Stewardship

By Glenn Conjurske

A Sermon Preached on Sept. 25, 1994, Recorded, Transcribed, & Revised

Open your Bibles to the sixteenth chapter of the book of Luke. Luke, chapter 16, beginning at verse 1, “And he said also unto his disciples, There was a certain rich man, which had a steward; and the same was accused unto him that he had wasted his goods. And he called him, and said unto him, How is it that I hear this of thee? Give an account of thy stewardship; for thou mayest be no longer steward. Then the steward said within himself, What shall I do, for my lord taketh away from me the stewardship? I cannot dig; to beg I am ashamed. I am resolved what to do, that, when I am put out of the stewardship, they may receive me into their houses. So he called every one of his lord’s debtors unto him, and said unto the first, how much owest thou unto my lord? And he said, An hundred measures of oil. And he said unto him, Take thy bill, and sit down quickly, and write fifty. Then said he to another, And how much owest thou? And he said, An hundred measures of wheat. And he said unto him, Take thy bill, and write fourscore. And the lord commended the unjust steward, because he had done wisely: for the children of this world are in their generation wiser than the children of light. And I say unto you, Make to yourselves friends of the mammon of unrighteousness; that when ye fail, they may receive you into everlasting habitations. He that is faithful in that which is least is faithful also in much: and he that is unjust in the least is unjust also in much. If therefore ye have not been faithful in the unrighteous mammon, who will commit to your trust the true riches? And if ye have not been faithful in that which is another man’s, who shall give you that which is your own?”

Father, I pray that you will indeed enlighten our minds and stir our spirits this morning, that you will teach us, and move us to be what we ought to be in the stewardship that you’ve committed to us. Give me, Father, a warm heart and a clear mind, and enable me to preach the message of God this morning. Amen.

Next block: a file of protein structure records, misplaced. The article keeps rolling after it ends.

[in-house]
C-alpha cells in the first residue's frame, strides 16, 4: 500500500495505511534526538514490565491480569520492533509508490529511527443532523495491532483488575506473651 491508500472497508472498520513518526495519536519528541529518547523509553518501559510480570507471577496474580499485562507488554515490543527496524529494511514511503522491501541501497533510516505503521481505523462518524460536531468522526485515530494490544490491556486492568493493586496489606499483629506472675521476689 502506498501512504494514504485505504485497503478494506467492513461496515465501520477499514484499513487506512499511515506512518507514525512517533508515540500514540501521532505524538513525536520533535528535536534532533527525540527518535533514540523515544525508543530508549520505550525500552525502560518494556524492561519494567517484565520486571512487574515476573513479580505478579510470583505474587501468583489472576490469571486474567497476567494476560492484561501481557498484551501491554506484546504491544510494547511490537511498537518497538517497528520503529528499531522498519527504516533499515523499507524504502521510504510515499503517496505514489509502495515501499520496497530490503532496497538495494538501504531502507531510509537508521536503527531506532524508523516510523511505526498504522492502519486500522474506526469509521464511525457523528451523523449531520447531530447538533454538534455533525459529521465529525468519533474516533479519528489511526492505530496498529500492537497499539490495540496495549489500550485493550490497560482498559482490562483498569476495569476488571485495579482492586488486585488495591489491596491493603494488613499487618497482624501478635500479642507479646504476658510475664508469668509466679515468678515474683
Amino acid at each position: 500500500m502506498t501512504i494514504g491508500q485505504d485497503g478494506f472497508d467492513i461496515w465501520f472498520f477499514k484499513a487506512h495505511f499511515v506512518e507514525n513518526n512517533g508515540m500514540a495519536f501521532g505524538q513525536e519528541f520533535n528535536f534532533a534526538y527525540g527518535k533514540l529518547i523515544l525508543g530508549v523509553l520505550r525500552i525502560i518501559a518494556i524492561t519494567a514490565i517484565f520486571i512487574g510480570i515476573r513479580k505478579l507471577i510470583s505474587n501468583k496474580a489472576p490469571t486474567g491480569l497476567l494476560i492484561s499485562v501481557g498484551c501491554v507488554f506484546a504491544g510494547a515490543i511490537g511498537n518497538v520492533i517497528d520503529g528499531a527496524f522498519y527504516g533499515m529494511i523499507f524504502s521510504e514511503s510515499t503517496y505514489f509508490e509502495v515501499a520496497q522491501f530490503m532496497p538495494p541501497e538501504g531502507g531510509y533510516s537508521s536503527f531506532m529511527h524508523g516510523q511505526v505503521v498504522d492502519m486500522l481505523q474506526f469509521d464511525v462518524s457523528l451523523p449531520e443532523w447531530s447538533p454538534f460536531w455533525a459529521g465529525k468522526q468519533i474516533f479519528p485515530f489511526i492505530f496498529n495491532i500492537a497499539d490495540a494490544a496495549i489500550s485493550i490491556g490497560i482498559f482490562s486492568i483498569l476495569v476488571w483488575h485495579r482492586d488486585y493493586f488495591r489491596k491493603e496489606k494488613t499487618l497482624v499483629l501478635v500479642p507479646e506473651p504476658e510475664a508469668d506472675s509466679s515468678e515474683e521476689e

Now, the first thing I want to point out is that this parable is obviously about stewardship. “A certain rich man had a steward.” I think “stewardship” is a word that the modern evangelical church has so corrupted that it is very little understood. All the major so-called Christian organizations have a stewardship department, and what does that stewardship department consist of? Well, it’s a department which exists for the purpose of getting money for the organization. And, generally speaking, the thing that they concentrate the most upon is trying to persuade Christians to give something to them in their wills. Hold on to your money, use it as you please, use it for yourself, lay it up in a bank while you live, but of course, when you can’t hold on to it any more, when you’re going to die, then give it to the work of the Lord. This is the kind of idea that the modern church has made out of stewardship, which is directly the reverse of the true idea of it. Stewardship, of course, is using your goods for the Lord while you live—-not bequeathing them to him when you die. Actually, the real fact of the matter is, stewardship is using his goods for him while you live. Your goods are in fact not yours at all. They’re God’s. This is the root idea of stewardship. A steward is a treasurer. He’s a manager. He doesn’t own the goods. They’re only committed into his hands to take care of them, to use them for his Lord’s interests.

Now, we are all stewards. We have something committed to us. It is not ours. This comes out twice in this passage that we have read. At the end of this passage, in the 12th verse, “If ye have not been faithful in that which is another man’s, who shall give you that which is your own?” What you have, then, is not your own.

One of the most common words we hear is “my.” Little children learn it early. One of the first words that they learn to speak with emotion and expression is “my”—-or “mine.” By the way, parents, when you hear your little child say, “my—-mine,” stop him, curb him. That’s a very bad habit, and we all learned it early. But what we have is not ours. What we have is God’s. We’re only stewards. We’re just treasurers, managers. That is the plain doctrine of the 12th verse, where it says, “If ye have not been faithful in that which is another’s, who shall give you that which is your own?” That implies what you have now is not your own. It’s another’s. It belongs to your master. It doesn’t belong to you. You’re just managing it for him.